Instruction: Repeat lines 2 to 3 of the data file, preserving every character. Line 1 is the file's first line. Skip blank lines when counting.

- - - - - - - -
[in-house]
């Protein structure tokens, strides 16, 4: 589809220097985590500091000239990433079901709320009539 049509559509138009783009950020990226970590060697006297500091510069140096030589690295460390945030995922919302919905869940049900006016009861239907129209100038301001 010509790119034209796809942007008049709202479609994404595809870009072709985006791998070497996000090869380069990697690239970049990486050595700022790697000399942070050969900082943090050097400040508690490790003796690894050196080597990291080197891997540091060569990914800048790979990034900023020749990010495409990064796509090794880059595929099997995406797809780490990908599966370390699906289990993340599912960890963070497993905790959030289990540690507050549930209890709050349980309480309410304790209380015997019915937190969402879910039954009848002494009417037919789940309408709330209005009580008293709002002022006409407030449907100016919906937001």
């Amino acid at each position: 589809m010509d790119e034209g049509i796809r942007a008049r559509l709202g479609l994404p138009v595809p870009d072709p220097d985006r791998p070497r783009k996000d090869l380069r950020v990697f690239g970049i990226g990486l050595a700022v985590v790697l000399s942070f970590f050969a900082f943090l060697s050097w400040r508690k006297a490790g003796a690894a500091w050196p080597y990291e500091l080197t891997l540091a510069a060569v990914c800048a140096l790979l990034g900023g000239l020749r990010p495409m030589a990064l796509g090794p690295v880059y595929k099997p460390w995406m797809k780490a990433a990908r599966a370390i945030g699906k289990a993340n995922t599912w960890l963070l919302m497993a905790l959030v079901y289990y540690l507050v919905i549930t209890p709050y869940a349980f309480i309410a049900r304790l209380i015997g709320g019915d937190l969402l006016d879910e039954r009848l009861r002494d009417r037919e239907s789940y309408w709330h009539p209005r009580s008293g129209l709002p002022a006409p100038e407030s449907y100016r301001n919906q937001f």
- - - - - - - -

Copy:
């Protein structure tokens, strides 16, 4: 589809220097985590500091000239990433079901709320009539 049509559509138009783009950020990226970590060697006297500091510069140096030589690295460390945030995922919302919905869940049900006016009861239907129209100038301001 010509790119034209796809942007008049709202479609994404595809870009072709985006791998070497996000090869380069990697690239970049990486050595700022790697000399942070050969900082943090050097400040508690490790003796690894050196080597990291080197891997540091060569990914800048790979990034900023020749990010495409990064796509090794880059595929099997995406797809780490990908599966370390699906289990993340599912960890963070497993905790959030289990540690507050549930209890709050349980309480309410304790209380015997019915937190969402879910039954009848002494009417037919789940309408709330209005009580008293709002002022006409407030449907100016919906937001």
């Amino acid at each position: 589809m010509d790119e034209g049509i796809r942007a008049r559509l709202g479609l994404p138009v595809p870009d072709p220097d985006r791998p070497r783009k996000d090869l380069r950020v990697f690239g970049i990226g990486l050595a700022v985590v790697l000399s942070f970590f050969a900082f943090l060697s050097w400040r508690k006297a490790g003796a690894a500091w050196p080597y990291e500091l080197t891997l540091a510069a060569v990914c800048a140096l790979l990034g900023g000239l020749r990010p495409m030589a990064l796509g090794p690295v880059y595929k099997p460390w995406m797809k780490a990433a990908r599966a370390i945030g699906k289990a993340n995922t599912w960890l963070l919302m497993a905790l959030v079901y289990y540690l507050v919905i549930t209890p709050y869940a349980f309480i309410a049900r304790l209380i015997g709320g019915d937190l969402l006016d879910e039954r009848l009861r002494d009417r037919e239907s789940y309408w709330h009539p209005r009580s008293g129209l709002p002022a006409p100038e407030s449907y100016r301001n919906q937001f």